|Old English Longhorn
Stefan Czapski (CC BY-SA 2.0)
There is no one single model for re-wilding. Another extraordinary example, Knepp in Sussex, is founded on grazing by the nearest we have to undomesticated herbivores. They prefer to use the term “wilding”, arguing that we should not return to some chosen point in the past, but instead let natural processes evolve and see where they take us. Nightingales, turtle doves and many other now rare creatures have returned but, just like the deer management at Glen Feshie, the initiative depends on some human intervention. Recently they provided a home to some of Scotland’s “excess” beavers to help re-wild their water courses. Most re-wilding depends on some human intention and intervention and this creates its own contradictions and challenges. These could well dominate internal debates among conservationists over the next decade. To what extent, for example, should we try to hurry up nature, as Cairngorms Connect is proposing to do by planting montane scrub on some of the most pristine slopes of the Cairngorms. Are further tracks into the core of the Cairngorms justified to help reduce deer numbers?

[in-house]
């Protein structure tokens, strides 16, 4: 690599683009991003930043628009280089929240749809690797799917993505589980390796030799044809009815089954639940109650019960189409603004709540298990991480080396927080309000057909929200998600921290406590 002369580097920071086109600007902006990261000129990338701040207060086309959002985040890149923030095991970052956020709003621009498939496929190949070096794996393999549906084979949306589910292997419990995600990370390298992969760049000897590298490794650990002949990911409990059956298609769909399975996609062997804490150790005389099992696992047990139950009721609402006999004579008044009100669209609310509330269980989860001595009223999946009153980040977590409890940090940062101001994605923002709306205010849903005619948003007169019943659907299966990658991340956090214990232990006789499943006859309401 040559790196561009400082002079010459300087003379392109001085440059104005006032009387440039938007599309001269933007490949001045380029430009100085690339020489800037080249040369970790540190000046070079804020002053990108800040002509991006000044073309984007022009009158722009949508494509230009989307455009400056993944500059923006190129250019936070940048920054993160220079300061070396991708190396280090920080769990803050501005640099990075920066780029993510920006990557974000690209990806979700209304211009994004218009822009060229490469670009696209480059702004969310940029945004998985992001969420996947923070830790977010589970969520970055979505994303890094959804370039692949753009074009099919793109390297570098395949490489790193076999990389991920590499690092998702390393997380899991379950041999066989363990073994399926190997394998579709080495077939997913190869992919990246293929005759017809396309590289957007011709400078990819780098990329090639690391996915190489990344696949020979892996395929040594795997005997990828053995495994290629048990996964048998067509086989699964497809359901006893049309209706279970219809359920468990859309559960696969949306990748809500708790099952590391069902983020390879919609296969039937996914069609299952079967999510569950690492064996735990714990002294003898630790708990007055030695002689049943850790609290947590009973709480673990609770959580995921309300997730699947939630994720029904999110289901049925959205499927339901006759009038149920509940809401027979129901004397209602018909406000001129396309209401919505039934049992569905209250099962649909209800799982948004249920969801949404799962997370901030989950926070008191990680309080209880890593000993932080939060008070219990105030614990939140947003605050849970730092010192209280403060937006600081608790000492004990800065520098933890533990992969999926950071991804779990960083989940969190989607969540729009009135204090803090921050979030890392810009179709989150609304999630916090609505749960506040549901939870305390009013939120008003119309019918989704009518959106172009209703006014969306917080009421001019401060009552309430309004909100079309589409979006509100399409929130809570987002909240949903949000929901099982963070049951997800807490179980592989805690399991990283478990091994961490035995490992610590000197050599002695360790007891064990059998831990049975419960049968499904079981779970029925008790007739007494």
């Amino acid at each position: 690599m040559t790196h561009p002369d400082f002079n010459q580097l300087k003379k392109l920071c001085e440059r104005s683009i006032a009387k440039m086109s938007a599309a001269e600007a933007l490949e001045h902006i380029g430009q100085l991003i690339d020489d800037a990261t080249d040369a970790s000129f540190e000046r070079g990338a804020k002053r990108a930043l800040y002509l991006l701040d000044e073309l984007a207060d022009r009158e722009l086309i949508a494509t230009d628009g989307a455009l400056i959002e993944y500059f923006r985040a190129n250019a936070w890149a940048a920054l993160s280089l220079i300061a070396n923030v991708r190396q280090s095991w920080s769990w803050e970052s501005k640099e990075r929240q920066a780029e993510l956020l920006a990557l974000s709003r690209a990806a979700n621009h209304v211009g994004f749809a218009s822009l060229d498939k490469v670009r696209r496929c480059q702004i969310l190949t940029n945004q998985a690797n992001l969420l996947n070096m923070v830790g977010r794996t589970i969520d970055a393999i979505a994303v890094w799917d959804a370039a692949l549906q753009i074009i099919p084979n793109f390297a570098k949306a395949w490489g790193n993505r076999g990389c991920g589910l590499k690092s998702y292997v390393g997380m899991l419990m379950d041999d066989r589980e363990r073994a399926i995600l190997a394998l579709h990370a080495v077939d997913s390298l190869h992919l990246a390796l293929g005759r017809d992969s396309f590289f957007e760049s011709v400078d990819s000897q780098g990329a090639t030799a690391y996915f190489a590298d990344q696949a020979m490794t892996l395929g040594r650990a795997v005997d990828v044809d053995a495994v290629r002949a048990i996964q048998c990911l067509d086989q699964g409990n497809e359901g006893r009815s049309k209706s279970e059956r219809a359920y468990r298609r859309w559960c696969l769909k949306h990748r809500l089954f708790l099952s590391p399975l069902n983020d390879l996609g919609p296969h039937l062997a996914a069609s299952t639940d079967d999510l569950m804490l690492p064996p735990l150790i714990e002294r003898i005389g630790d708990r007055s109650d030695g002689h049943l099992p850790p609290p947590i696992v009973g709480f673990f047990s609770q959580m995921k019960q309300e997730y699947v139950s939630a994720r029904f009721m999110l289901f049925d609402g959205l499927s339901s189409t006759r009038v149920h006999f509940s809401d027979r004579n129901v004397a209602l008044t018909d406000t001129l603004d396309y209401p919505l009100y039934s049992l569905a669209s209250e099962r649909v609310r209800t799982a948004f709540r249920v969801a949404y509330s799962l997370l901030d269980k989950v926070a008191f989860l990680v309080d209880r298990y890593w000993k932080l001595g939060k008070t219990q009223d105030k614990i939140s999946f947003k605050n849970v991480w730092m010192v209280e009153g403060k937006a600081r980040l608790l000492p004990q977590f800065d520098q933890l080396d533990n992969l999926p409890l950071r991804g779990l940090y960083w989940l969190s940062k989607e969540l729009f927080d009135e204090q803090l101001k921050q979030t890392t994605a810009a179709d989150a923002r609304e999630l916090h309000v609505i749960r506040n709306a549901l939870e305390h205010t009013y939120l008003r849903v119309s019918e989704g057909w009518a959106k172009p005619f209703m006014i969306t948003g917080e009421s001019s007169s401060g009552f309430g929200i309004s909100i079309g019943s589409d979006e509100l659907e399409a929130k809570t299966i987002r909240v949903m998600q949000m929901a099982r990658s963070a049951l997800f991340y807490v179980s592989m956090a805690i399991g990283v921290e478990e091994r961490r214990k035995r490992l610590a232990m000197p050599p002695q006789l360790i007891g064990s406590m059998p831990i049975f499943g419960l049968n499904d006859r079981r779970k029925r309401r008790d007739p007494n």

The key point, however, is that whatever the complexities, re-wilding is transforming the land and through doing this has made it clearer than ever before that the main barrier to conservation in the Cairngorms in the last forty years has been the sporting estate, whether managed for deer, grouse or both. Seen from this perspective, the main conservation challenge for the next decade should not be about trying to save this or that species, meeting this or that target or securing this or that policy commitment but is about the fundamental reform of land-use in the National Park.
This cannot simply be a matter of introducing legislation to control deer numbers effectively and ban practices like muirburn, which most members of NEMT would probably sign up to immediately; it also needs to be about developing answers to the questions this raises. For example:
The scale of the challenge should not be underestimated. The successes at Glen Feshie have been almost entirely financed by Scotland’s largest private landowner, Anders Povlsen, and to be replicated elsewhere are likely to need significant initial public investment.
NEMT, which has a fantastic record of advocating for conservation, has a lot to do.